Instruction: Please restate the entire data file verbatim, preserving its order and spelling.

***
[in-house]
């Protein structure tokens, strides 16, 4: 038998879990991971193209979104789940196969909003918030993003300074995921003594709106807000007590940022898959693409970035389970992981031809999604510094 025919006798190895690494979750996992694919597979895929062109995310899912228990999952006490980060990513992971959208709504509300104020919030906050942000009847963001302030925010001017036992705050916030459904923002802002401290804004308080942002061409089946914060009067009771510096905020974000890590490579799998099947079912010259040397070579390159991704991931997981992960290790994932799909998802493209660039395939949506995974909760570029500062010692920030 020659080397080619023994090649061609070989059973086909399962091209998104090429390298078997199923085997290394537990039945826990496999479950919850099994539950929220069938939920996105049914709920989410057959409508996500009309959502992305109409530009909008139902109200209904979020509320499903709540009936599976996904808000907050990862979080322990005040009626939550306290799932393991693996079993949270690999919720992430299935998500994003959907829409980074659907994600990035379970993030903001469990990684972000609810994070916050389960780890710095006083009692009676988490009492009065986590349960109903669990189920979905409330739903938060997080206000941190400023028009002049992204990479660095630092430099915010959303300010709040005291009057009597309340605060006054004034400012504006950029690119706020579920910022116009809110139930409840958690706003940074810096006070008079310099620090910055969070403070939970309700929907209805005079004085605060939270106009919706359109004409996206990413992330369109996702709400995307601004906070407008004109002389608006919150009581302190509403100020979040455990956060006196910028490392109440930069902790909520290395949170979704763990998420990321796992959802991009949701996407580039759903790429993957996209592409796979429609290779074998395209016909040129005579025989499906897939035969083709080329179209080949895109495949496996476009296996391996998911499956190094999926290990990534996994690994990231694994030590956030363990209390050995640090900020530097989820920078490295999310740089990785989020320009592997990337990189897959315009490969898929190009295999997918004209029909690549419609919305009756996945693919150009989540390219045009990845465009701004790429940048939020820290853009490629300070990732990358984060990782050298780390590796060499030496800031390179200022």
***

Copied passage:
[in-house]
């Protein structure tokens, strides 16, 4: 038998879990991971193209979104789940196969909003918030993003300074995921003594709106807000007590940022898959693409970035389970992981031809999604510094 025919006798190895690494979750996992694919597979895929062109995310899912228990999952006490980060990513992971959208709504509300104020919030906050942000009847963001302030925010001017036992705050916030459904923002802002401290804004308080942002061409089946914060009067009771510096905020974000890590490579799998099947079912010259040397070579390159991704991931997981992960290790994932799909998802493209660039395939949506995974909760570029500062010692920030 020659080397080619023994090649061609070989059973086909399962091209998104090429390298078997199923085997290394537990039945826990496999479950919850099994539950929220069938939920996105049914709920989410057959409508996500009309959502992305109409530009909008139902109200209904979020509320499903709540009936599976996904808000907050990862979080322990005040009626939550306290799932393991693996079993949270690999919720992430299935998500994003959907829409980074659907994600990035379970993030903001469990990684972000609810994070916050389960780890710095006083009692009676988490009492009065986590349960109903669990189920979905409330739903938060997080206000941190400023028009002049992204990479660095630092430099915010959303300010709040005291009057009597309340605060006054004034400012504006950029690119706020579920910022116009809110139930409840958690706003940074810096006070008079310099620090910055969070403070939970309700929907209805005079004085605060939270106009919706359109004409996206990413992330369109996702709400995307601004906070407008004109002389608006919150009581302190509403100020979040455990956060006196910028490392109440930069902790909520290395949170979704763990998420990321796992959802991009949701996407580039759903790429993957996209592409796979429609290779074998395209016909040129005579025989499906897939035969083709080329179209080949895109495949496996476009296996391996998911499956190094999926290990990534996994690994990231694994030590956030363990209390050995640090900020530097989820920078490295999310740089990785989020320009592997990337990189897959315009490969898929190009295999997918004209029909690549419609919305009756996945693919150009989540390219045009990845465009701004790429940048939020820290853009490629300070990732990358984060990782050298780390590796060499030496800031390179200022």